By Michael Williams
Sports Capital Journalism Program
INDIANAPOLIS — Basketball is a game of runs and adjustments. At halftime, Michigan coach John Beilein made the adjustment that the seventh-seeded Wolverines would need to secure the 73-69 upset over the second-seeded Louisville Cardinals.
The Cardinals came into the game with the 19th ranked perimeter defense, holding teams to an average of 30.9 percent from behind the arc. It was this defense that would force the change from Beilein. Louisville’s goal was to limit Michigan’s 3-point attempts. “We realize we have to limit their attempt, not even contest it,” . We have to make them do something else other than shoot the 3,” said Anas Mahmoud, Louisville’s 7-foot junior forward, had said on Saturday.
Michigan struggled from behind the arc in the first half with 3-for-11 shooting. The Wolverines struggled to deal with the length of Louisville and were pushed far back behind the line.
It was due to this advantage that the Cardinals were able to head into the locker room leading 36-28 at the half. That is when Beilein conceded that changes needed to be made. “The end of the first half, I thought was a defining moment for our team in this particular game,” Beilein said. “We could have approached that differently.”
The difference was Moritz Wagner, Michigan’s 6-11 sophomore. The Wolverines fed Wagner the ball in the post, and he made the Cardinals pay. Moritz fished the game with a game and career-high 26 points on 11-for-14 shooting and a team-high seven rebounds.
Michigan (26-11) advanced to face the Oregon Ducks in a Midwest semifinal game at Kansas City on Thursday night.
“In these kind of games,” said Duncan Robinson, Michigan’s senior swingman, “you gotta have guys step up, that is something that guys like Wagner can do. We work on these situations in practice.”
Beilein emphasized the versatility that has allowed the Wolverines to produce an unexpected post-season run. “People think we’re a 3-point shooting machine,” he said. “You can’t do that anymore unless you can drive the ball or both D.J. (Wilson) and Mo. We’ve worked hard…people are sticking with our shooters.”
Wagner also credited practice for his success in the paint. “We’ve been working a lot on the switching defense, getting the ball in the post, being aggressive down there as well,” he said. “I think I’m just very confident because of our practice, because of the work we all put in, and it paid off today.”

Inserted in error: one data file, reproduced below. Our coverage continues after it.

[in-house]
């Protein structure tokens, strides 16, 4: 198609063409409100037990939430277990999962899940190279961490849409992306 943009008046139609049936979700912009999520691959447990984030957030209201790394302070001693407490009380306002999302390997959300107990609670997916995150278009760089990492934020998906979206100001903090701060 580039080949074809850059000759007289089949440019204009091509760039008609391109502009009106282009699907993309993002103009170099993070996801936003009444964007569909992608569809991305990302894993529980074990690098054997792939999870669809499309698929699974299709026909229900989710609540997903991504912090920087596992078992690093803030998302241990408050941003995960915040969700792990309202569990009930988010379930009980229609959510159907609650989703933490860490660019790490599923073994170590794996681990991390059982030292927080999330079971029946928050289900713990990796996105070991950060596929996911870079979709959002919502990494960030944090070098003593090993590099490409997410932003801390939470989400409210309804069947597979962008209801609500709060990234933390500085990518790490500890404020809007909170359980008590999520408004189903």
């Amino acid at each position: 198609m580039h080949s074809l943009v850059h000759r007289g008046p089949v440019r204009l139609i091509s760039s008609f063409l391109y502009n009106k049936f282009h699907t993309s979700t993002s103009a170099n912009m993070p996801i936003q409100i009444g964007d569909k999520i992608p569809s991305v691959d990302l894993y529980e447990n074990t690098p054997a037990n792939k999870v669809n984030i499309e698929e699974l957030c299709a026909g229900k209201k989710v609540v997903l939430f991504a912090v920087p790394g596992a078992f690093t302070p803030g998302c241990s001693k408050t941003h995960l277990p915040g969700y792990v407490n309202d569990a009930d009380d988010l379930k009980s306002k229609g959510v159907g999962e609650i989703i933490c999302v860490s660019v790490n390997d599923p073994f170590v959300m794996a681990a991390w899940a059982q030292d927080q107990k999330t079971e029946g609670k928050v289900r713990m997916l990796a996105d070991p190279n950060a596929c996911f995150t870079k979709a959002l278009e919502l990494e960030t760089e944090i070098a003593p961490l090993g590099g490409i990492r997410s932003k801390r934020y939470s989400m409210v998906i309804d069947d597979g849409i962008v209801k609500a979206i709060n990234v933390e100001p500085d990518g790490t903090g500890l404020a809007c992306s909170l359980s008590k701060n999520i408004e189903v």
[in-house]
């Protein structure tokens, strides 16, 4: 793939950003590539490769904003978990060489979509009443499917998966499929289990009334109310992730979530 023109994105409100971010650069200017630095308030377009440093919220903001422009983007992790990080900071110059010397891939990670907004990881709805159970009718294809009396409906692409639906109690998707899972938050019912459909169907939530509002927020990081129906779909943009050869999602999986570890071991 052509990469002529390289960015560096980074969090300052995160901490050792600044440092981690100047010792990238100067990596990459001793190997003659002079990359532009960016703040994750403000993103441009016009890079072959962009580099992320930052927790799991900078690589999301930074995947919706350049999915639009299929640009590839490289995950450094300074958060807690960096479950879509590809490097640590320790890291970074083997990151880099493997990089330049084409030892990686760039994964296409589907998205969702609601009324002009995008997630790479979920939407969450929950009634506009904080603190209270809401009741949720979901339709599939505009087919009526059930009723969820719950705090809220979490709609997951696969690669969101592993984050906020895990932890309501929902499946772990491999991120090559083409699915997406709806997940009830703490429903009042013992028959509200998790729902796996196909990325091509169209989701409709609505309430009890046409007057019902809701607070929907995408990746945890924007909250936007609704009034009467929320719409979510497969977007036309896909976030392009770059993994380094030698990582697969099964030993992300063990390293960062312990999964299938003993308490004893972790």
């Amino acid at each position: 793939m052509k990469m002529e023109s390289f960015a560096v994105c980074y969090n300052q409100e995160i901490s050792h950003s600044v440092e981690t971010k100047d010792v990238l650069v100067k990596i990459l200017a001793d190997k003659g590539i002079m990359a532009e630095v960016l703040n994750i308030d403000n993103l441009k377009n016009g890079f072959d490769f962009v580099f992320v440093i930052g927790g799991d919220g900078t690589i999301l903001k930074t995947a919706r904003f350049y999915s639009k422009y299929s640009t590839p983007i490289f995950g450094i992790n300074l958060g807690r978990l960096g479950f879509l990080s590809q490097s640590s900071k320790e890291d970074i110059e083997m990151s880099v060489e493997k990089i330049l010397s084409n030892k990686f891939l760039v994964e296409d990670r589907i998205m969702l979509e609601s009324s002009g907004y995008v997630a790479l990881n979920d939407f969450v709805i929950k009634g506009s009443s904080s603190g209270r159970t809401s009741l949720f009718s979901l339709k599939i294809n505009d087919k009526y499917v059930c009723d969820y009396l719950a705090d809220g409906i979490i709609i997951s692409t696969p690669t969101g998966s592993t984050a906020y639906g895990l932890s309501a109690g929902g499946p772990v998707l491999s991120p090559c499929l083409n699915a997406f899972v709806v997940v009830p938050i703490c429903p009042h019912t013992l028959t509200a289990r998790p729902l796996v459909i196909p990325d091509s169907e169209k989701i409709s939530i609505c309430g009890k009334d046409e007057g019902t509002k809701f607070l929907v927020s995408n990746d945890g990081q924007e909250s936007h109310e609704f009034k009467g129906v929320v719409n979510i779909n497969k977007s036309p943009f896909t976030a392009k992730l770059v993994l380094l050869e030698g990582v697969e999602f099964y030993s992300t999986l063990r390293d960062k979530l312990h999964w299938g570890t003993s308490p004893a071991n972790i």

As the half went on, Wagner seemed to play with a greater confidence. This confidence boost affected the team as well. Wilson, a junior forward who had experienced his own struggles in the game said, “Mo just has the mentality of he’s not scared in the moment, and I think you definitely saw that today. Down the stretch, when he got the ball, he knew he was going to make a play, and we watched him.”
These changes proved effective. After only shooting 36.7 percent in the first half, the Wolverines went 17 for 27, for 63 percent. The Wolverines didn’t completely abandon the 3-point shot, shooting 3 for 6. However, they didn’t make a 3-point attempt until Wilson hit from range with 10:33 left in the game.
By taking the game into segments, the Wolverines were able to take the lead for only the second time with 8:53 to play. “So now we’re training every four minutes,” Beilein said. “We get to huddle up, and we talk about it, and then we try to get the game to evolve in the way they’re playing us.”
A game removed from committing just four turnovers, the Wolverines continued to protect the ball well. They gave up the ball six times, allowing 11 points off turnovers, but matched that total for themselves on 11 Cardinal turnovers.
Wilson overcame early shooting struggles to finish with a 6-for-13 day for 17 points. Defensively, Wilson made a play that sealed the game for the Wolverines. With five seconds left to play, Wilson made the third of his three blocks on a 3-point attempt from Cardinal sophomore Donovan Mitchell.
Whether is from deep, or in the paint, the Wolverines have proven to the nation that they are willing to do what it takes to win. “That’s been our identity in the last month and a half, finding different ways to win,” said senior guard Derrick Walton, Jr. “Whether it’s the 3-ball or not, it’s finding multiple different ways to win and taking what the game gives us.”